[Alyson Kuhn] I have recently become postal pals with several members of the SF Correspondence Co-op. I always like to celebrate Bastille Day, and the co-op’s bleu-blanc-rouge fête on July 14 seemed parfait. The monthly get-together is called a meeting, but it’s really about greeting, eating and stamping.
Jennie Hinchcliff, co-author of Good Mail Day, founded the co-op in the spring of 2011. I love the motto: “Hand in Hand, Letter by Letter.” The first several meetings were held after-hours in the café of the Mechanics’ Institute Library. The group rapidly outgrew the space and tried out two other venues. July 14 was the premiere meeting in an activity room at San Francisco’s Main Library.
My corner: Freshly-sharpened (before leaving home) red and blue pencils, and beaucoup de theme postage. I hear you thinking, “What’s French about that little bird stamp?” Nothing, but it’s my signature stamp, because its initials are the same as mine (AK for American Kestrel).
Pamela Gerard is a charter member. Her exemplary 100% attendance is reflected in her official passport, an impressive succession of pages each bearing its Cinderella (imaginary postage), signature and cancellation stamp . Pamela is a photographer, a wizard with washi and a crafty correspondent. She recently made me two mini-books for the presentation of even-more-mini vintage photos of Carmel she uncached somewhere. The first little book (below left) she mailed in an envelope; the second (below right) she presented in person, inside a Parisian postal pouch tied with airmail ribbon. Once I had decanted my gifties, we promptly pressed the ribbon into service to frame some chocolate letters and an ampersand toast, for our digital R.S.V.P. to the July 14 meeting.
My mixed-media mini-books by Pamela Gerard. Photo: © 2012 StudioAlex.
Café Rigolo, SF, June 22: What you don’t see is the table behind us, covered with the supplies of the artiste who was painting French flags and curlicues (evoking fireworks and effervescence) on the glass doors in anticipation of Bastille Day. Our zone in the café looked like an atelier. Photo: Pamela Gerard.
Pamela is also a bloggerista. She updates her Cappuccino and Art Journal continually, with a great stream of well-annotated photos as well as wonderful encouragement and tips for aspiring mail artists, correspondents and other mail-makers.
Happy Birthday to Annie: Co-op member Annie Yu (a.k.a. Curbside Treasure) received a Corona 4 typewriter as her birthday gift from Anna Lincoln, a recent arrival in SF from Seattle.
One of the things I love about the SF Correspondence Co-op is the absence of any bureaucracy. We are all epistolary aristocracy at this social club, where the sharing of skills (and supplies), the exchanging of favors, and the love of letter-writing are writ large.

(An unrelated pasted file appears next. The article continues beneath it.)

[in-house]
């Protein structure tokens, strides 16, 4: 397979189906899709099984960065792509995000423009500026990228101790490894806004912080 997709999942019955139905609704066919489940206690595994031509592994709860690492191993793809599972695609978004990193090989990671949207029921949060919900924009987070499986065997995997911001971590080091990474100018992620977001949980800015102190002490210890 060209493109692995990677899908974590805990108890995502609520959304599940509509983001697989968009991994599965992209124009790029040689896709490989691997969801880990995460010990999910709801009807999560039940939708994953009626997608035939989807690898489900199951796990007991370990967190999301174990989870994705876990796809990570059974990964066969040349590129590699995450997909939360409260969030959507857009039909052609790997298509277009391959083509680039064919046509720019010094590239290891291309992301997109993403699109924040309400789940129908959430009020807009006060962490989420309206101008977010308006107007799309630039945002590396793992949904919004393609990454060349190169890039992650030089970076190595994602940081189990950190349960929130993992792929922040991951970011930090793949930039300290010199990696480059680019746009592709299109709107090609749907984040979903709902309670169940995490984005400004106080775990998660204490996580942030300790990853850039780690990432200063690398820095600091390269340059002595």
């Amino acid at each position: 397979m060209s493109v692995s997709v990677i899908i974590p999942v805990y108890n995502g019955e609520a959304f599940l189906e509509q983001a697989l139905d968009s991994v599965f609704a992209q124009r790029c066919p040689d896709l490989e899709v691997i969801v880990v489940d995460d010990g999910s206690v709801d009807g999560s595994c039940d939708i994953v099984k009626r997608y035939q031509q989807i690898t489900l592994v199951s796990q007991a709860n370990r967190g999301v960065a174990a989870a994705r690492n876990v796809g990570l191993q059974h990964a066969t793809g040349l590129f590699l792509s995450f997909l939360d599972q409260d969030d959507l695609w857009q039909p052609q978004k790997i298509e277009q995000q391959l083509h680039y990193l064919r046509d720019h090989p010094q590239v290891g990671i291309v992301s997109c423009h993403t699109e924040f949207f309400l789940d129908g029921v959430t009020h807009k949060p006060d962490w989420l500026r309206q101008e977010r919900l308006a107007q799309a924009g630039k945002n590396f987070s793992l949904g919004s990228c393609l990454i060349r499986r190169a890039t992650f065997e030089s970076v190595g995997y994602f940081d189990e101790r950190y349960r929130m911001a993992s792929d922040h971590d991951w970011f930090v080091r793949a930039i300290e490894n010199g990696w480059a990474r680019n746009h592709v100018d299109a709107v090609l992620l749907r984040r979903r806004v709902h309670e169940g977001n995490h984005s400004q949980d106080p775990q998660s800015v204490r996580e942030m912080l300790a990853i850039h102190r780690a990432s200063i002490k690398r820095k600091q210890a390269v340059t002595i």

Speaking of large writing, the flyer below was for a talk — about Blackletter written with bamboo pens — held concurrently in the room next to the Correspondence Co-op. I popped my head in after the co-op had adjourned and instantly realized how raucous we must have sounded through the wall. Ward Dunham and Linnea Lundquist of Atelier Gargoyle were speaking to a very full room of very quiet listeners. The crinkling of my coat caused heads to turn.
Flyer for the presentation in the room next door & my new “Take me to Paris” button. Photo: © 2012 StudioAlex.
Gina Visione, whose incredible multi-roll tape dispenser we featured on our Washi Watch, is another new postal pal. She quickly moved beyond basic envelopment and sent me lots o’ loot in a Lucca ravioli box, including several of her map-elopes held together with washi, plus two sheets of dots, for which my appetite is apparently insatiable.
Gina Visione’s “postal pasta” delivery. Photo: © 2012 StudioAlex.
For show-and-tell, I revealed the provenance of a pair of ooh-and-aah-provoking envelopes (above), which date back to 1995, when I worked at Paper Source in Chicago. Founder Sue Lindstrom let me design an envelope to convert from a huge stash she’d just acquired of heavy paper placemats. Most of the mats featured Americana scenes, so my “Riviera rarities” were elegant exceptions.
Jennifer Utter’s après-Bastille post card to me. Her every communiqué radiates sense & sensibility and perfect printing. (I show uncharacteristic restraint by not taking liberté with her last name.) Photo: © 2012 StudioAlex.
Jennie Hinchcliff sent a baker’s dozen of Après-Bastille Cards. I was honored to receive 2/13. Photo: © 2012 StudioAlex.